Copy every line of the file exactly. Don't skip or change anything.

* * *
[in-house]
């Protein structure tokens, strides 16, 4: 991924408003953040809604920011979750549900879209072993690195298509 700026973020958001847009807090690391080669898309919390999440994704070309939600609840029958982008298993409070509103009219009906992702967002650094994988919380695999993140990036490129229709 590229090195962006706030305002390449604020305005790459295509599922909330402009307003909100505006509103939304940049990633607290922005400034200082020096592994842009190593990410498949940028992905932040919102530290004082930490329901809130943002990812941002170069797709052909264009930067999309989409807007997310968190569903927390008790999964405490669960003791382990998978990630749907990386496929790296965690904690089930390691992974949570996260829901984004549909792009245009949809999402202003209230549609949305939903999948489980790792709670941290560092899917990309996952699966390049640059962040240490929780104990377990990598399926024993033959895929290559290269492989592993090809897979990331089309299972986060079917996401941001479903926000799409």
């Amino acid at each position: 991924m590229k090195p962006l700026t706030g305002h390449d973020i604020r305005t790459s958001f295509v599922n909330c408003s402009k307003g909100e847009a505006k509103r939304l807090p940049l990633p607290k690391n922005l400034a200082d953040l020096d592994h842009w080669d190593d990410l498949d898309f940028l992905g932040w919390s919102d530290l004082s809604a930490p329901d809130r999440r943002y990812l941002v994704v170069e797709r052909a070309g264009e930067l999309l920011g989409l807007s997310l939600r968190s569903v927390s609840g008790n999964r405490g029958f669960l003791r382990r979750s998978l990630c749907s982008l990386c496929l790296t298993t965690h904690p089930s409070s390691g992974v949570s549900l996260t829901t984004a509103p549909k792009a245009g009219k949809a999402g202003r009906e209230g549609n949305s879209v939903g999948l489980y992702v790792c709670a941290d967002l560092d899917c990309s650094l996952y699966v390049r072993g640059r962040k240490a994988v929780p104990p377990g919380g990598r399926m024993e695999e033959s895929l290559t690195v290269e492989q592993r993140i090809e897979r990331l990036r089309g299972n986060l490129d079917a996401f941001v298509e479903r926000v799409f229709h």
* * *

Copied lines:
[in-house]
């Protein structure tokens, strides 16, 4: 991924408003953040809604920011979750549900879209072993690195298509 700026973020958001847009807090690391080669898309919390999440994704070309939600609840029958982008298993409070509103009219009906992702967002650094994988919380695999993140990036490129229709 590229090195962006706030305002390449604020305005790459295509599922909330402009307003909100505006509103939304940049990633607290922005400034200082020096592994842009190593990410498949940028992905932040919102530290004082930490329901809130943002990812941002170069797709052909264009930067999309989409807007997310968190569903927390008790999964405490669960003791382990998978990630749907990386496929790296965690904690089930390691992974949570996260829901984004549909792009245009949809999402202003209230549609949305939903999948489980790792709670941290560092899917990309996952699966390049640059962040240490929780104990377990990598399926024993033959895929290559290269492989592993090809897979990331089309299972986060079917996401941001479903926000799409």
């Amino acid at each position: 991924m590229k090195p962006l700026t706030g305002h390449d973020i604020r305005t790459s958001f295509v599922n909330c408003s402009k307003g909100e847009a505006k509103r939304l807090p940049l990633p607290k690391n922005l400034a200082d953040l020096d592994h842009w080669d190593d990410l498949d898309f940028l992905g932040w919390s919102d530290l004082s809604a930490p329901d809130r999440r943002y990812l941002v994704v170069e797709r052909a070309g264009e930067l999309l920011g989409l807007s997310l939600r968190s569903v927390s609840g008790n999964r405490g029958f669960l003791r382990r979750s998978l990630c749907s982008l990386c496929l790296t298993t965690h904690p089930s409070s390691g992974v949570s549900l996260t829901t984004a509103p549909k792009a245009g009219k949809a999402g202003r009906e209230g549609n949305s879209v939903g999948l489980y992702v790792c709670a941290d967002l560092d899917c990309s650094l996952y699966v390049r072993g640059r962040k240490a994988v929780p104990p377990g919380g990598r399926m024993e695999e033959s895929l290559t690195v290269e492989q592993r993140i090809e897979r990331l990036r089309g299972n986060l490129d079917a996401f941001v298509e479903r926000v799409f229709h």